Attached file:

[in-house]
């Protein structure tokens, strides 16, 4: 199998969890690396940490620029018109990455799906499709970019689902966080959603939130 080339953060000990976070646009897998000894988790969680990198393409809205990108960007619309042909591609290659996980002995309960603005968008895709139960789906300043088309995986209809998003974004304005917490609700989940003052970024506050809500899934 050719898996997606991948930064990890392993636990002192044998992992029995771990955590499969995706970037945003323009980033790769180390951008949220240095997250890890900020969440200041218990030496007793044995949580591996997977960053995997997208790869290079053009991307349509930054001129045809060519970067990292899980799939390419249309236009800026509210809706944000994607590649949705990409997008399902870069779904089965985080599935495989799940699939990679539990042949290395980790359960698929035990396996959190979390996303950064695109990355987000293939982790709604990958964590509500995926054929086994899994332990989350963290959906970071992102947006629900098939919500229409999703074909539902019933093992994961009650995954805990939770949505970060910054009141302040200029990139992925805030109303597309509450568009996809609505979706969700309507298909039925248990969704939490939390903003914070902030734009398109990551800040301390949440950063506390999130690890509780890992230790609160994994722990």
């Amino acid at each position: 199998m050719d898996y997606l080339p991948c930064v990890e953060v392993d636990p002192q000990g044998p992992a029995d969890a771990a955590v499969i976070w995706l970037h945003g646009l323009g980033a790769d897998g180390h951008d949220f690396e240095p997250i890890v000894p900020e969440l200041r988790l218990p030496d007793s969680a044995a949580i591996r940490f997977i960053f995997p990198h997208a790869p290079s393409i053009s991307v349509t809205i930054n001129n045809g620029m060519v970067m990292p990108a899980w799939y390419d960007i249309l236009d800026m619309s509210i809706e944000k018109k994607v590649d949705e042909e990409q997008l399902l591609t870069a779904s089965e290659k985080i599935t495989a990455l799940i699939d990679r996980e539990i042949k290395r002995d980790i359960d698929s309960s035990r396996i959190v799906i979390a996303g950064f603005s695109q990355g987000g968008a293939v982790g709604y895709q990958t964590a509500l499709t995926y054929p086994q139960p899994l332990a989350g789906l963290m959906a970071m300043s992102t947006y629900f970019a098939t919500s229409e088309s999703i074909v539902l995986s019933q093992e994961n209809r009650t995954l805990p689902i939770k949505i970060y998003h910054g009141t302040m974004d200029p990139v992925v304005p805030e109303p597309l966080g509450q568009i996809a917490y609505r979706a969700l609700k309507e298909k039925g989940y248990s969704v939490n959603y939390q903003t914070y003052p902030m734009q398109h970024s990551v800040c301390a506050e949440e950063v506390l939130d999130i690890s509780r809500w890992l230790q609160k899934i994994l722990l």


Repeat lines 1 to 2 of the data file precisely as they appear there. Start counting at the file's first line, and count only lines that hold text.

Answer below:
[in-house]
């Protein structure tokens, strides 16, 4: 199998969890690396940490620029018109990455799906499709970019689902966080959603939130 080339953060000990976070646009897998000894988790969680990198393409809205990108960007619309042909591609290659996980002995309960603005968008895709139960789906300043088309995986209809998003974004304005917490609700989940003052970024506050809500899934 050719898996997606991948930064990890392993636990002192044998992992029995771990955590499969995706970037945003323009980033790769180390951008949220240095997250890890900020969440200041218990030496007793044995949580591996997977960053995997997208790869290079053009991307349509930054001129045809060519970067990292899980799939390419249309236009800026509210809706944000994607590649949705990409997008399902870069779904089965985080599935495989799940699939990679539990042949290395980790359960698929035990396996959190979390996303950064695109990355987000293939982790709604990958964590509500995926054929086994899994332990989350963290959906970071992102947006629900098939919500229409999703074909539902019933093992994961009650995954805990939770949505970060910054009141302040200029990139992925805030109303597309509450568009996809609505979706969700309507298909039925248990969704939490939390903003914070902030734009398109990551800040301390949440950063506390999130690890509780890992230790609160994994722990």